Alex and Maia Shibutani

Olympic Medal-Winning Ice Dancers

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At the Podium

Alex and Maia Shibutani made Olympic history at the 2018 Winter games but their story begins long before then. The brother and sister’s (affectionately known as the “ShibSibs”) memories of working as a team date back to their early childhood. While their familial ties and trust form the basis for their teamwork, their relationship as siblings presented unique obstacles in a sport that emphasizes romanticism and tradition. How the two created their own road-map to success that led right to the Olympic podium is an inspirational program about learning to develop and trust one’s own unique process when the outcome is uncertain. Equal parts funny, focused and determined, the Shibutanis take audiences along on their journey, from their upbringing and early successes, to obstacles they encountered and overcame, and into their Olympic experience.

About Alex and Maia Shibutani

Ice dancers Alex and Maia Shibutani are two-time Olympic Bronze Medalists, three-time World Medalists, Four Continent Champions, and two-time US National Champions. They have medaled at the U.S. Championships for 14 consecutive years, at every level and every year that they have competed. They have also won six titles on the Grand Prix series and are two-time Grand Prix Final medalists. They are two-time members of the US Olympic teams, competing at the 2014 Winter Olympic in Sochi Russia and the 2018 Winter Olympics in Pyeongchang, South Korea.

Maia was 4 and Alex was 7 when they had their first recreational group skating lesson. Although Maia was immediately entranced and asked for private lessons, Alex decided to continue skating only after he saw how much fun Maia was having. Once they began ice dancing together at the ages of 9 and 12, the two swiftly climbed through the ranks becoming U.S. Champions at the Intermediate (2006), Novice (2007) and Junior (2010) levels.

In order to pursue their training at an elite center, the Shibutanis, along with their mom, moved to Colorado Springs in 2005 while their dad remained in NY taking the red-eye back and forth for the weekends. Once again in 2007, Maia and Alex, along with their mother, moved to Ann Arbor, MI in order to continue their training with Marina Zoueva. As difficult as the separations were for the family, it paid off. At their first senior World Championships in 2011, Maia and Alex finished third, an almost unheard of achievement.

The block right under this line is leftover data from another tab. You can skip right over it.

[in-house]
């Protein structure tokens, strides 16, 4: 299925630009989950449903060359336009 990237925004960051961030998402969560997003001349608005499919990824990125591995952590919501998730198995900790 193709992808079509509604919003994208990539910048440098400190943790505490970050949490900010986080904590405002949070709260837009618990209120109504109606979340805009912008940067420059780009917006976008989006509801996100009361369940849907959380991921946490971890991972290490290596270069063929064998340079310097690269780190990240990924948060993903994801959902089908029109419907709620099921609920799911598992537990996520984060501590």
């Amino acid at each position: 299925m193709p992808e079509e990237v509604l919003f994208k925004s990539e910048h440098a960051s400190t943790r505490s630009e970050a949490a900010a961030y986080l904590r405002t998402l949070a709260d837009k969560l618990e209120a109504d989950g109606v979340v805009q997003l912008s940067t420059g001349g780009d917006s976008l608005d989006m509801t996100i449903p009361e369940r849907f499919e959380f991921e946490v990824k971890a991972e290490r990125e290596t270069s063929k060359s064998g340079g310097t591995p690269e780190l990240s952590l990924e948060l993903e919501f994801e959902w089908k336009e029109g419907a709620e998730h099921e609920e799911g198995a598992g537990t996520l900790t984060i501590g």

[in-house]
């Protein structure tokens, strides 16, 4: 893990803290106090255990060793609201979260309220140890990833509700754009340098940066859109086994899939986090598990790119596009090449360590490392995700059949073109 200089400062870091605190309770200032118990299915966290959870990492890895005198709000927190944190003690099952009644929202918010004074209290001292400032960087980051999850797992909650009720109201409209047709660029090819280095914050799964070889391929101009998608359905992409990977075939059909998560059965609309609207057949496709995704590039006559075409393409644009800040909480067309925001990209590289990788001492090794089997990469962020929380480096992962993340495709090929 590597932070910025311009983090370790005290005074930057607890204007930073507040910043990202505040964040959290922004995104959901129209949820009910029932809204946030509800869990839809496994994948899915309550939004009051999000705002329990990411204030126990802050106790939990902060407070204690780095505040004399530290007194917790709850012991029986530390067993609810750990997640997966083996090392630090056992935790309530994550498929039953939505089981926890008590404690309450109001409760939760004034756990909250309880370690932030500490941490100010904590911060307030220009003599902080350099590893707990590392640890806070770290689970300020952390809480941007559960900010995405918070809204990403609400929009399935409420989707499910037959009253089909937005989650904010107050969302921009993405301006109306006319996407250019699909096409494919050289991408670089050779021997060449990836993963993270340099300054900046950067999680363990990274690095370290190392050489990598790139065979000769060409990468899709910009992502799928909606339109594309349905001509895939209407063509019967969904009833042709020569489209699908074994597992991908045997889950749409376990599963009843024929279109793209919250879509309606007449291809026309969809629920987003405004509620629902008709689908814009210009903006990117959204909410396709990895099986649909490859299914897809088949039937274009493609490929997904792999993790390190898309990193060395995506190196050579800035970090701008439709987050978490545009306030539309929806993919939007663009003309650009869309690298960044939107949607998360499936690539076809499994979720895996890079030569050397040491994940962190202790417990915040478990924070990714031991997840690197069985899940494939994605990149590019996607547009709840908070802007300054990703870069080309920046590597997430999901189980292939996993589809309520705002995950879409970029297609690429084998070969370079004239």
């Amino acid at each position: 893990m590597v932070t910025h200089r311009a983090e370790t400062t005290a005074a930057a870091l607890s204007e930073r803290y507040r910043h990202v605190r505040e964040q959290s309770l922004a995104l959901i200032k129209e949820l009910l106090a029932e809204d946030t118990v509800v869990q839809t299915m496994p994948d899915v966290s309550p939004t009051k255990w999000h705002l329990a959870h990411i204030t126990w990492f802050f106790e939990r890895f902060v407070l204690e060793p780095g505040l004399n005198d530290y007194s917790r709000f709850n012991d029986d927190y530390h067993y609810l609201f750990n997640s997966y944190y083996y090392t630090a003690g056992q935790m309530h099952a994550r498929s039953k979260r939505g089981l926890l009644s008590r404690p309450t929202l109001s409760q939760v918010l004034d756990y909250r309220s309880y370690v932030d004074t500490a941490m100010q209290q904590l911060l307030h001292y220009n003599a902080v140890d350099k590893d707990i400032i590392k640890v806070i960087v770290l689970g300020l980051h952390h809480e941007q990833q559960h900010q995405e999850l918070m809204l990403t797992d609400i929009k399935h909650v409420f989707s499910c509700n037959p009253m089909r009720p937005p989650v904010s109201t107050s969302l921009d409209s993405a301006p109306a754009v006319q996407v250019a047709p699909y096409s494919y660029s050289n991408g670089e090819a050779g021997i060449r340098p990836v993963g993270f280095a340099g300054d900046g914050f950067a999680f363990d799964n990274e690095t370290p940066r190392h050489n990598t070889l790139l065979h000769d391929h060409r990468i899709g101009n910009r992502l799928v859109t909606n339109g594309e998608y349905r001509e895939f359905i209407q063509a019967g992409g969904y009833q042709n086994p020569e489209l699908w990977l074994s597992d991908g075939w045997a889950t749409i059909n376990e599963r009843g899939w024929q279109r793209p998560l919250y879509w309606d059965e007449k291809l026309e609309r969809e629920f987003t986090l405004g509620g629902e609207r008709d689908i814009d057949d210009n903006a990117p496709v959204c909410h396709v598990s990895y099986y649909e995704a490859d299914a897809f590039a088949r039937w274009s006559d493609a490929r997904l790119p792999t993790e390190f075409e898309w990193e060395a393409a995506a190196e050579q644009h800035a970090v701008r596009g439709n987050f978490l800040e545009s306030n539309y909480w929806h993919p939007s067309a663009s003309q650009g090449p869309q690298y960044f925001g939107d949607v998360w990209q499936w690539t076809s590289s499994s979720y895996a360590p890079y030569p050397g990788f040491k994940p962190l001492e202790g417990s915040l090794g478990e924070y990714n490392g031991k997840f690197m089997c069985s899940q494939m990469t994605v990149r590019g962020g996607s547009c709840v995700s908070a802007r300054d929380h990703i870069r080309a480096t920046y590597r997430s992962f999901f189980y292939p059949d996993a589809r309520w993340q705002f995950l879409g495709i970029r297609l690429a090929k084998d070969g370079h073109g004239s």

Despite their initial success at the senior level and their continued strong placements at international competitions, the duo did not land on the podium again at the World Championships for the next five years. Restricted by the sport’s traditional choreographic themes centered around romance and classical music, the duo began to forge their own unique path to success. This involved choosing contemporary music, as well as conceptualizing, developing, and producing the music for their programs. Off ice, the Shibutanis worked with dancers from hip-hop, ballroom, and modern dance to develop their own style of movement and choreography. Rather than become characters from traditionally romantic stories, the Shibutanis chose to tell their own personal story through their programs. Their genuine respect and appreciation for each other, combined with their shared trust in their process, helped them to realize even greater success when they won their first national title at the senior level in 2016 followed by a World silver medal that same year.

At their first Olympics in 2014 in Sochi, the ShibSibs were the second youngest team in the ice dance field and placed ninth in the overall competition. In 2018, they became the first ice dancers who are both of Asian descent to medal at the Olympics, and are only the second sibling duo in the history of the sport to share an Ice Dancing Medal.

They are sports envoys for the U.S. State Department, and were twice guests of both Secretary of State Hillary Clinton and Secretary of State John Kerry at U.S. State Department functions honoring the Prime Minister of Japan. They were members of the Athletes’ Advisory Commission for the LA 2024 Summer Olympics bid organization. Alex and Maia are Athlete Ambassadors for Right to Play and Figure Skating in Harlem. In addition they support The Jimmy Fund, and charity: water. Maia is a two-time recipient of the Women’s Sports Foundation’s Travel and Training Grant.

When not on the ice, Alex and Maia can be found on social media. Their ShibSibs YouTube channel, launched in July 2012, has over 97 original content videos which have garnered almost 8.8 million views.

Speech Topics

  • An Evening with Alex and Maia Shibutani

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